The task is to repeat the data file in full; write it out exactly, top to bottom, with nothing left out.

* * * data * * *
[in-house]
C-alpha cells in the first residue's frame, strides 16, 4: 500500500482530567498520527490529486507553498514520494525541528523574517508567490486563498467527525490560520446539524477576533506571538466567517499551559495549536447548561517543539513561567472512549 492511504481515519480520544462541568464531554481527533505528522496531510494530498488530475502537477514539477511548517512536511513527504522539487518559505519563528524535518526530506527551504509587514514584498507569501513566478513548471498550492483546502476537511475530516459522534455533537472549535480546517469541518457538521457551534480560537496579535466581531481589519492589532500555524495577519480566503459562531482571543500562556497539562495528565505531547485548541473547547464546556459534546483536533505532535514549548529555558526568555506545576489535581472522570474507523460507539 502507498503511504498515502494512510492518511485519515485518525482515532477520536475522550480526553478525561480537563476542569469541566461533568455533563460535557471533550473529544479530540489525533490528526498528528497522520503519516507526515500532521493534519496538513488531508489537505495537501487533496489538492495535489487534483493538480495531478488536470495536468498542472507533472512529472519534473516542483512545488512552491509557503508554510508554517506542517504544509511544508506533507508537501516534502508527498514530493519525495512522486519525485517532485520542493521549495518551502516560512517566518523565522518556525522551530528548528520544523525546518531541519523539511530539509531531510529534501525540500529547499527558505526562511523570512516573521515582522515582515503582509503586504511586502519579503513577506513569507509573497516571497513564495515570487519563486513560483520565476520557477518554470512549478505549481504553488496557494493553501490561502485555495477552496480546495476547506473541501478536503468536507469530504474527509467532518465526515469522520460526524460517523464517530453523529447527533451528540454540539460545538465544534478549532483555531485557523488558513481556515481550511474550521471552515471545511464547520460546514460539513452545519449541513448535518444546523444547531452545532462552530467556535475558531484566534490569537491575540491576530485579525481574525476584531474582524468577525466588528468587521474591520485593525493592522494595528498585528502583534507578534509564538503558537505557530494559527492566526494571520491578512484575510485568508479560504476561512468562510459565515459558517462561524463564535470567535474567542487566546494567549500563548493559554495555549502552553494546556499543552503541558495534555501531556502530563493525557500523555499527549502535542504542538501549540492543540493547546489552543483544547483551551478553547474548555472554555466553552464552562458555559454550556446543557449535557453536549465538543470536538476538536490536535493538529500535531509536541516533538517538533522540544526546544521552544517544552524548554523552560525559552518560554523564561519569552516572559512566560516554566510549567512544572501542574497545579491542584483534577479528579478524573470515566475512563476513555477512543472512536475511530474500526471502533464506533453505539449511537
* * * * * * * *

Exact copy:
[in-house]
C-alpha cells in the first residue's frame, strides 16, 4: 500500500482530567498520527490529486507553498514520494525541528523574517508567490486563498467527525490560520446539524477576533506571538466567517499551559495549536447548561517543539513561567472512549 492511504481515519480520544462541568464531554481527533505528522496531510494530498488530475502537477514539477511548517512536511513527504522539487518559505519563528524535518526530506527551504509587514514584498507569501513566478513548471498550492483546502476537511475530516459522534455533537472549535480546517469541518457538521457551534480560537496579535466581531481589519492589532500555524495577519480566503459562531482571543500562556497539562495528565505531547485548541473547547464546556459534546483536533505532535514549548529555558526568555506545576489535581472522570474507523460507539 502507498503511504498515502494512510492518511485519515485518525482515532477520536475522550480526553478525561480537563476542569469541566461533568455533563460535557471533550473529544479530540489525533490528526498528528497522520503519516507526515500532521493534519496538513488531508489537505495537501487533496489538492495535489487534483493538480495531478488536470495536468498542472507533472512529472519534473516542483512545488512552491509557503508554510508554517506542517504544509511544508506533507508537501516534502508527498514530493519525495512522486519525485517532485520542493521549495518551502516560512517566518523565522518556525522551530528548528520544523525546518531541519523539511530539509531531510529534501525540500529547499527558505526562511523570512516573521515582522515582515503582509503586504511586502519579503513577506513569507509573497516571497513564495515570487519563486513560483520565476520557477518554470512549478505549481504553488496557494493553501490561502485555495477552496480546495476547506473541501478536503468536507469530504474527509467532518465526515469522520460526524460517523464517530453523529447527533451528540454540539460545538465544534478549532483555531485557523488558513481556515481550511474550521471552515471545511464547520460546514460539513452545519449541513448535518444546523444547531452545532462552530467556535475558531484566534490569537491575540491576530485579525481574525476584531474582524468577525466588528468587521474591520485593525493592522494595528498585528502583534507578534509564538503558537505557530494559527492566526494571520491578512484575510485568508479560504476561512468562510459565515459558517462561524463564535470567535474567542487566546494567549500563548493559554495555549502552553494546556499543552503541558495534555501531556502530563493525557500523555499527549502535542504542538501549540492543540493547546489552543483544547483551551478553547474548555472554555466553552464552562458555559454550556446543557449535557453536549465538543470536538476538536490536535493538529500535531509536541516533538517538533522540544526546544521552544517544552524548554523552560525559552518560554523564561519569552516572559512566560516554566510549567512544572501542574497545579491542584483534577479528579478524573470515566475512563476513555477512543472512536475511530474500526471502533464506533453505539449511537